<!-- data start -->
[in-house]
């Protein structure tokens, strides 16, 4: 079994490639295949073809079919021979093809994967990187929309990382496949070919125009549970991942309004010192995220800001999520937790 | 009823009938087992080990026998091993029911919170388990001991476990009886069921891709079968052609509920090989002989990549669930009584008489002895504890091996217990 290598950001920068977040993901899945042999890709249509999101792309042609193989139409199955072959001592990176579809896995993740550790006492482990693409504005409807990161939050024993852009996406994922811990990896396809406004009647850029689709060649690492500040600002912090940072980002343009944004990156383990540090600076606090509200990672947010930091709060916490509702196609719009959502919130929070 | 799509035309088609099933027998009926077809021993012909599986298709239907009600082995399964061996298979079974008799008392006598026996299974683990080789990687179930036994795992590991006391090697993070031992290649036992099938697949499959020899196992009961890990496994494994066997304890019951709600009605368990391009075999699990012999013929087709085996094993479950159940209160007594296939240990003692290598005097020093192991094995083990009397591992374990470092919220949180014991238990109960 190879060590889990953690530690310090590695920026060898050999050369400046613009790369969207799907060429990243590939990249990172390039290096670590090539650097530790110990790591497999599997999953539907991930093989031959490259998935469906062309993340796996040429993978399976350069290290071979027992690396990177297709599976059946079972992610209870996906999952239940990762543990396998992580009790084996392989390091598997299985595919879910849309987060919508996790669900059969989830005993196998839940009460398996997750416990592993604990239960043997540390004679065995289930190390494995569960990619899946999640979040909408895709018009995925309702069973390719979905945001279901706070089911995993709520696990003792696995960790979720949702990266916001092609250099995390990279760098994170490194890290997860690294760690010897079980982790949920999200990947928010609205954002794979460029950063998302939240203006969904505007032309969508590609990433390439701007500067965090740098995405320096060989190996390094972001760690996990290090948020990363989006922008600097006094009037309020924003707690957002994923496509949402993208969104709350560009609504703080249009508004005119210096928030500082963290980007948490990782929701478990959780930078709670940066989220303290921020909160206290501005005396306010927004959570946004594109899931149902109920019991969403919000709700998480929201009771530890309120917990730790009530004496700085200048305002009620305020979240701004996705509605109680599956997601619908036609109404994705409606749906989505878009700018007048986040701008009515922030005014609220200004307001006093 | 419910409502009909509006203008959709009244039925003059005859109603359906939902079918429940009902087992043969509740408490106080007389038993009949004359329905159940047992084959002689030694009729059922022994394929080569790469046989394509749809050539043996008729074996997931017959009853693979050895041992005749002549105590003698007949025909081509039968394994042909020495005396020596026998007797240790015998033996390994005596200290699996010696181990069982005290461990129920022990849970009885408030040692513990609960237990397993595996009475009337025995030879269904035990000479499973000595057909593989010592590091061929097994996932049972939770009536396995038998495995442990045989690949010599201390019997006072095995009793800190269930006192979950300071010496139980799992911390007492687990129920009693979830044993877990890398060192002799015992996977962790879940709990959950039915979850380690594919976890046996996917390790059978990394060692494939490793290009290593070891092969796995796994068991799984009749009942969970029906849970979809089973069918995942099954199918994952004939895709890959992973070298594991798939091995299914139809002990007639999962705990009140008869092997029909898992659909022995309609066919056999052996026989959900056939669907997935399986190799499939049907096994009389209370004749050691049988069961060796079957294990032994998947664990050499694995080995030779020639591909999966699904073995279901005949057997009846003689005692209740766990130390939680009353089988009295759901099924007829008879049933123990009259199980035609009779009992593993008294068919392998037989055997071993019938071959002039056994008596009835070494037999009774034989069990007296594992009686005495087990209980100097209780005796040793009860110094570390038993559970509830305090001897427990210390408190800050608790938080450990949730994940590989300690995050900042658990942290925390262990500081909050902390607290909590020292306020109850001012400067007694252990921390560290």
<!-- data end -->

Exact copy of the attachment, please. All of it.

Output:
[in-house]
């Protein structure tokens, strides 16, 4: 079994490639295949073809079919021979093809994967990187929309990382496949070919125009549970991942309004010192995220800001999520937790 | 009823009938087992080990026998091993029911919170388990001991476990009886069921891709079968052609509920090989002989990549669930009584008489002895504890091996217990 290598950001920068977040993901899945042999890709249509999101792309042609193989139409199955072959001592990176579809896995993740550790006492482990693409504005409807990161939050024993852009996406994922811990990896396809406004009647850029689709060649690492500040600002912090940072980002343009944004990156383990540090600076606090509200990672947010930091709060916490509702196609719009959502919130929070 | 799509035309088609099933027998009926077809021993012909599986298709239907009600082995399964061996298979079974008799008392006598026996299974683990080789990687179930036994795992590991006391090697993070031992290649036992099938697949499959020899196992009961890990496994494994066997304890019951709600009605368990391009075999699990012999013929087709085996094993479950159940209160007594296939240990003692290598005097020093192991094995083990009397591992374990470092919220949180014991238990109960 190879060590889990953690530690310090590695920026060898050999050369400046613009790369969207799907060429990243590939990249990172390039290096670590090539650097530790110990790591497999599997999953539907991930093989031959490259998935469906062309993340796996040429993978399976350069290290071979027992690396990177297709599976059946079972992610209870996906999952239940990762543990396998992580009790084996392989390091598997299985595919879910849309987060919508996790669900059969989830005993196998839940009460398996997750416990592993604990239960043997540390004679065995289930190390494995569960990619899946999640979040909408895709018009995925309702069973390719979905945001279901706070089911995993709520696990003792696995960790979720949702990266916001092609250099995390990279760098994170490194890290997860690294760690010897079980982790949920999200990947928010609205954002794979460029950063998302939240203006969904505007032309969508590609990433390439701007500067965090740098995405320096060989190996390094972001760690996990290090948020990363989006922008600097006094009037309020924003707690957002994923496509949402993208969104709350560009609504703080249009508004005119210096928030500082963290980007948490990782929701478990959780930078709670940066989220303290921020909160206290501005005396306010927004959570946004594109899931149902109920019991969403919000709700998480929201009771530890309120917990730790009530004496700085200048305002009620305020979240701004996705509605109680599956997601619908036609109404994705409606749906989505878009700018007048986040701008009515922030005014609220200004307001006093 | 419910409502009909509006203008959709009244039925003059005859109603359906939902079918429940009902087992043969509740408490106080007389038993009949004359329905159940047992084959002689030694009729059922022994394929080569790469046989394509749809050539043996008729074996997931017959009853693979050895041992005749002549105590003698007949025909081509039968394994042909020495005396020596026998007797240790015998033996390994005596200290699996010696181990069982005290461990129920022990849970009885408030040692513990609960237990397993595996009475009337025995030879269904035990000479499973000595057909593989010592590091061929097994996932049972939770009536396995038998495995442990045989690949010599201390019997006072095995009793800190269930006192979950300071010496139980799992911390007492687990129920009693979830044993877990890398060192002799015992996977962790879940709990959950039915979850380690594919976890046996996917390790059978990394060692494939490793290009290593070891092969796995796994068991799984009749009942969970029906849970979809089973069918995942099954199918994952004939895709890959992973070298594991798939091995299914139809002990007639999962705990009140008869092997029909898992659909022995309609066919056999052996026989959900056939669907997935399986190799499939049907096994009389209370004749050691049988069961060796079957294990032994998947664990050499694995080995030779020639591909999966699904073995279901005949057997009846003689005692209740766990130390939680009353089988009295759901099924007829008879049933123990009259199980035609009779009992593993008294068919392998037989055997071993019938071959002039056994008596009835070494037999009774034989069990007296594992009686005495087990209980100097209780005796040793009860110094570390038993559970509830305090001897427990210390408190800050608790938080450990949730994940590989300690995050900042658990942290925390262990500081909050902390607290909590020292306020109850001012400067007694252990921390560290």